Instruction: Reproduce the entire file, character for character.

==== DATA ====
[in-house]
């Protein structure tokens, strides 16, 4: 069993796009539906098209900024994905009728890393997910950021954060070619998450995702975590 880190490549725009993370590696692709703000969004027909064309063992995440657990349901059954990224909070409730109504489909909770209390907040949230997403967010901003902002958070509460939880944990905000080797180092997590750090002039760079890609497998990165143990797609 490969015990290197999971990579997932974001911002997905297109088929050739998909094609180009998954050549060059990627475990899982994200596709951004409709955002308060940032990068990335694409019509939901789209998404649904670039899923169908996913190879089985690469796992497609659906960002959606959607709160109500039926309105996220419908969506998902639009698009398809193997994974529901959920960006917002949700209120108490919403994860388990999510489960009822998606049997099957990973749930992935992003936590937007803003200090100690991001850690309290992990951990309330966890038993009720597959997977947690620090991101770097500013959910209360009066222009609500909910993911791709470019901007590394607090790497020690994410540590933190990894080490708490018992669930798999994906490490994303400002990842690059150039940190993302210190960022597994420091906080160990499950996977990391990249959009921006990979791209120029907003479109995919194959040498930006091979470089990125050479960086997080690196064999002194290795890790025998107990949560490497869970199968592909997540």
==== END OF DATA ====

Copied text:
[in-house]
């Protein structure tokens, strides 16, 4: 069993796009539906098209900024994905009728890393997910950021954060070619998450995702975590 880190490549725009993370590696692709703000969004027909064309063992995440657990349901059954990224909070409730109504489909909770209390907040949230997403967010901003902002958070509460939880944990905000080797180092997590750090002039760079890609497998990165143990797609 490969015990290197999971990579997932974001911002997905297109088929050739998909094609180009998954050549060059990627475990899982994200596709951004409709955002308060940032990068990335694409019509939901789209998404649904670039899923169908996913190879089985690469796992497609659906960002959606959607709160109500039926309105996220419908969506998902639009698009398809193997994974529901959920960006917002949700209120108490919403994860388990999510489960009822998606049997099957990973749930992935992003936590937007803003200090100690991001850690309290992990951990309330966890038993009720597959997977947690620090991101770097500013959910209360009066222009609500909910993911791709470019901007590394607090790497020690994410540590933190990894080490708490018992669930798999994906490490994303400002990842690059150039940190993302210190960022597994420091906080160990499950996977990391990249959009921006990979791209120029907003479109995919194959040498930006091979470089990125050479960086997080690196064999002194290795890790025998107990949560490497869970199968592909997540």